Moving to the inner-forestay chainplate and staysail boom pedestal, I was fortunate to find that most of the retaining nuts, although caked in polysulfide and paint, were fairly easy to remove, albeit working in the chain locker, one arm in one arm out, my ribs resting on the bulkhead, was far from comfortable. I did, however, resort to heating a couple of the nuts with a propane torch to encourage them to come loose. This worked like a charm, but undoubtedly fried the Nylocs. For one of the screws fastening the staysail boom pedestal I had to clamp a pair of visegrips onto the nut and unscrew it from abovedecks because the screw laid alongside the vertical divider in the chain locker, leaving no room for the nut to thread down its length.

With only six retaining screws remaining, I should have the bowsprit off and in my garage ready for sanding by this weekend.

(1.25.04) The news for today: Anyone contemplating bowsprit removal should think long and hard about just how necessary it is; it's amazing how easy it is to work on something in place when compared to the labor involved in removing it! How naive I was to think that this would be an "easy" project. How optimistic I was in my prediction just a couple of lines above. Live and learn! I've lost two fingers and one toe to frostbite, and I've contributed my share of verbiage to the sailor's repertoire. And I still don't have the dang thing off! I am close, though. I worked on it a bit this morning and managed to get all of the six heavy-duty machine screws to spin freely--and I even managed to completely remove two of them before running out of time--the story of my life! My new goal: remove bowsprit by this evening. (Here's hoping!)

(1.26.04) Guess what! It didn't happen. I removed all of the bolts and prepared to break the bowsprit loose. Not a chance. The polysulfide bed beneath the bowsprit is maintaining a tenacious grip and will not budge. I have a plan, though. Tuesday may be the day(?) - I have to watch the boy this afternoon.

(2.2.04) Thwarted again! So far I've tried a product made by BoatLife called "Release", a heated hacksaw blade, and a short length of cable with PVC handles; and still no luck. I made some progress with the cable, quickly working it back and forth, generating enough friction to heat the cable enough to cut through the polysulfide - ever so slowly. But it wasn't long before my shoulders were jello and I couldn't coordinate my movements anymore. Something has got to give. I've spent far too much time on this already and I have a million and one other things that need doing.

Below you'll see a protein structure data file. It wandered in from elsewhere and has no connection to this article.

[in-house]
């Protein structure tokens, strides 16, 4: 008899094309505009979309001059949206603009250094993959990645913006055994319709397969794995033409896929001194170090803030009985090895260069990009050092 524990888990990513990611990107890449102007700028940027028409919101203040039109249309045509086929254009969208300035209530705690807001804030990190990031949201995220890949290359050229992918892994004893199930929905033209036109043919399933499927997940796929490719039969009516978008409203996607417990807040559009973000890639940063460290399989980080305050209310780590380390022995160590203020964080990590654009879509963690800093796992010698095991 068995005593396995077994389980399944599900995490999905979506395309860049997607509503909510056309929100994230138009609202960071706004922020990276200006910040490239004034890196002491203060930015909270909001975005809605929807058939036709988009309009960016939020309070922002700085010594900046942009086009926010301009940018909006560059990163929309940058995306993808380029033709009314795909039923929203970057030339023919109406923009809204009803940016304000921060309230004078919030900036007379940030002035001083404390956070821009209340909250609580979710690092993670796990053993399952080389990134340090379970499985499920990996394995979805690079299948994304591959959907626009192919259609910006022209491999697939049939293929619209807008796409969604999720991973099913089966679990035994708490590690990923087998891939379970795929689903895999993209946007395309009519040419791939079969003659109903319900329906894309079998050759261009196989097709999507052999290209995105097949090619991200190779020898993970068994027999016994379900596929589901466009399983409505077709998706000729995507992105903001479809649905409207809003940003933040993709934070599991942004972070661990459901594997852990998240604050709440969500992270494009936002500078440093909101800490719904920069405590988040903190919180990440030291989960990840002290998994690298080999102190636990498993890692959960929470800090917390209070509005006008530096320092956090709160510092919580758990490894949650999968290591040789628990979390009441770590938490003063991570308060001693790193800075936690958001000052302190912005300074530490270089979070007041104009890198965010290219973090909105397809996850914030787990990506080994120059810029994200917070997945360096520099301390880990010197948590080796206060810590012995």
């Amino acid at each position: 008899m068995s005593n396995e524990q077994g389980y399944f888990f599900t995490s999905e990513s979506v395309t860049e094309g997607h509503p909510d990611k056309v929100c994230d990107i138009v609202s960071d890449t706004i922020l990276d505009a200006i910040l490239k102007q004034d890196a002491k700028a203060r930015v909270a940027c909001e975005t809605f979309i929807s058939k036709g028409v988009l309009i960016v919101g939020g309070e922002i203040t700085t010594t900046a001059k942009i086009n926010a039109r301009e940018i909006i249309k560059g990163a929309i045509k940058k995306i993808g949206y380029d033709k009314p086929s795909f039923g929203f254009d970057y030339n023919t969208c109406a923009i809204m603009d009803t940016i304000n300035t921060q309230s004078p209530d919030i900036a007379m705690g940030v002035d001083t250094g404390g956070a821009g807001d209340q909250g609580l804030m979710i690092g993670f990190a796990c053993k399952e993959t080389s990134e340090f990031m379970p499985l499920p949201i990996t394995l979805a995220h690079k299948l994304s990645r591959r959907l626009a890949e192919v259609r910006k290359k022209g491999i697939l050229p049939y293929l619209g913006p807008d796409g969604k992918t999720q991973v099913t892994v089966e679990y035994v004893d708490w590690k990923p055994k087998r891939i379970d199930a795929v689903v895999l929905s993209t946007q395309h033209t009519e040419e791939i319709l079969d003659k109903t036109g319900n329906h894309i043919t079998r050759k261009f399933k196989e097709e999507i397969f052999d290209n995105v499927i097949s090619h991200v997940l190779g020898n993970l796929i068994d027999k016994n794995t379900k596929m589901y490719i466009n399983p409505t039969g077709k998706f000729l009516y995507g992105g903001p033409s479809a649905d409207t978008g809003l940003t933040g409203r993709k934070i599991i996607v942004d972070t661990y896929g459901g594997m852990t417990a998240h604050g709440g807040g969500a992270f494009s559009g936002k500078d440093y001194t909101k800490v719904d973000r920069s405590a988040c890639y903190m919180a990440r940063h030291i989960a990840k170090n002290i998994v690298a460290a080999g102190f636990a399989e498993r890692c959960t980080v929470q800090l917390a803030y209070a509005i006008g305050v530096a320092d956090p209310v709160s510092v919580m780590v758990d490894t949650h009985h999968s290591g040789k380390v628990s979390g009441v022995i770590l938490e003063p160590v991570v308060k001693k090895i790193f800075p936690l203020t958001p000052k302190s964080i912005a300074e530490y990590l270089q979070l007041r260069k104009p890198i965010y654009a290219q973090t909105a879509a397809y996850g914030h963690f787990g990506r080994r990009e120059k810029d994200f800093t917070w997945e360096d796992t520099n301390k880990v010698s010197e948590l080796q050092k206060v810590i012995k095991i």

For awhile now, I've been thinking that a foam cutter (or something similar) would do the trick - simply draw a heated element between the bowsprit and the deck, melting away the polysulfide. I'm beginning to think that this may be the only remaining option at this point.

(3.23.04) I can't help but feel rather chagrined about this whole bowsprit episode; I had no idea just how tenacious the bedding compound would be. Sadly, I'm forced to admit defeat. Rather than do irrepairable damage to Ariel in yet more drastic attempts to remove the bowsprit, I've decided to end this project - and my jeremiad about cold hands and tenacious bedding compound - and put things back together with copious amounts of polysulfide. For those who might be wondering how I can quit after going as far as I have, I'll just say it isn't easy. Were it not for the recommendation of people like Larry Knapp, the service manager at Robinhood Marine, and dear old dad, I would probably foolishly march ahead, working on the project long into the sailing season. Fortunately, I have their wisdom and experience reassuring me that I haven't gone so far as to create any serious problems. With that I'll reinstall the bolts and bungs and refinish the thing in place, as I should have done from the very beginning! Lesson learned. I will end by saying that I did make a bow cutter using 18 gauge nichrome wire, which, obviously, didn't do the trick. There was something under the aft end of the bowsprit that the wire kept getting hung up on. But, if anyone is interested in making a wire cutter or in purchasing some nichrome wire, let me know. I'll post pictures of the refinished bowsprit eventually. Right now I just can't face it!

And here are the pictures of the bowsprit "finished." We touched up the sanded spots with Cetol and called it done. To date we haven't had any leaks. All that effort, and for what?! Crazy.